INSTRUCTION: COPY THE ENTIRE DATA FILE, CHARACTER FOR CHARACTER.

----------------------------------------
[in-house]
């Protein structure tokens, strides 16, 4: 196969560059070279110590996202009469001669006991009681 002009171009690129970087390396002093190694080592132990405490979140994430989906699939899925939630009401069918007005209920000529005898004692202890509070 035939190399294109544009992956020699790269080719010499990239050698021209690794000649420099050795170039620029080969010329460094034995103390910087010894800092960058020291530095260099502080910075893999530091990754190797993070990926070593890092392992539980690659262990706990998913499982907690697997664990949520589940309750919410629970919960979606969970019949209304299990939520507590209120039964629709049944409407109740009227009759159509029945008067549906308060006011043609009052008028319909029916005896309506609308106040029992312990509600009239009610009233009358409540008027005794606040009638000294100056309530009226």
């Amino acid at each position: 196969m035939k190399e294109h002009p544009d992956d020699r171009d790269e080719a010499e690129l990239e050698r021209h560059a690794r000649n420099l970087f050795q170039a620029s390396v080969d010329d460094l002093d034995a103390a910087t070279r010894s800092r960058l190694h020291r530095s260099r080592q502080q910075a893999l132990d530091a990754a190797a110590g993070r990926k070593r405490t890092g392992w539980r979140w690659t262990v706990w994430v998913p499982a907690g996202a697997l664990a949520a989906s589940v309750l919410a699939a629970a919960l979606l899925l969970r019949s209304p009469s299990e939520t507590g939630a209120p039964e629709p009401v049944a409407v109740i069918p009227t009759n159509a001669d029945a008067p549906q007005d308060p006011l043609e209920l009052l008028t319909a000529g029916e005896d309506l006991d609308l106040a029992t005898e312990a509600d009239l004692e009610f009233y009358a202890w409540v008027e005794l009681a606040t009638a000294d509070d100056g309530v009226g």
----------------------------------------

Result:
[in-house]
């Protein structure tokens, strides 16, 4: 196969560059070279110590996202009469001669006991009681 002009171009690129970087390396002093190694080592132990405490979140994430989906699939899925939630009401069918007005209920000529005898004692202890509070 035939190399294109544009992956020699790269080719010499990239050698021209690794000649420099050795170039620029080969010329460094034995103390910087010894800092960058020291530095260099502080910075893999530091990754190797993070990926070593890092392992539980690659262990706990998913499982907690697997664990949520589940309750919410629970919960979606969970019949209304299990939520507590209120039964629709049944409407109740009227009759159509029945008067549906308060006011043609009052008028319909029916005896309506609308106040029992312990509600009239009610009233009358409540008027005794606040009638000294100056309530009226």
């Amino acid at each position: 196969m035939k190399e294109h002009p544009d992956d020699r171009d790269e080719a010499e690129l990239e050698r021209h560059a690794r000649n420099l970087f050795q170039a620029s390396v080969d010329d460094l002093d034995a103390a910087t070279r010894s800092r960058l190694h020291r530095s260099r080592q502080q910075a893999l132990d530091a990754a190797a110590g993070r990926k070593r405490t890092g392992w539980r979140w690659t262990v706990w994430v998913p499982a907690g996202a697997l664990a949520a989906s589940v309750l919410a699939a629970a919960l979606l899925l969970r019949s209304p009469s299990e939520t507590g939630a209120p039964e629709p009401v049944a409407v109740i069918p009227t009759n159509a001669d029945a008067p549906q007005d308060p006011l043609e209920l009052l008028t319909a000529g029916e005896d309506l006991d609308l106040a029992t005898e312990a509600d009239l004692e009610f009233y009358a202890w409540v008027e005794l009681a606040t009638a000294d509070d100056g309530v009226g």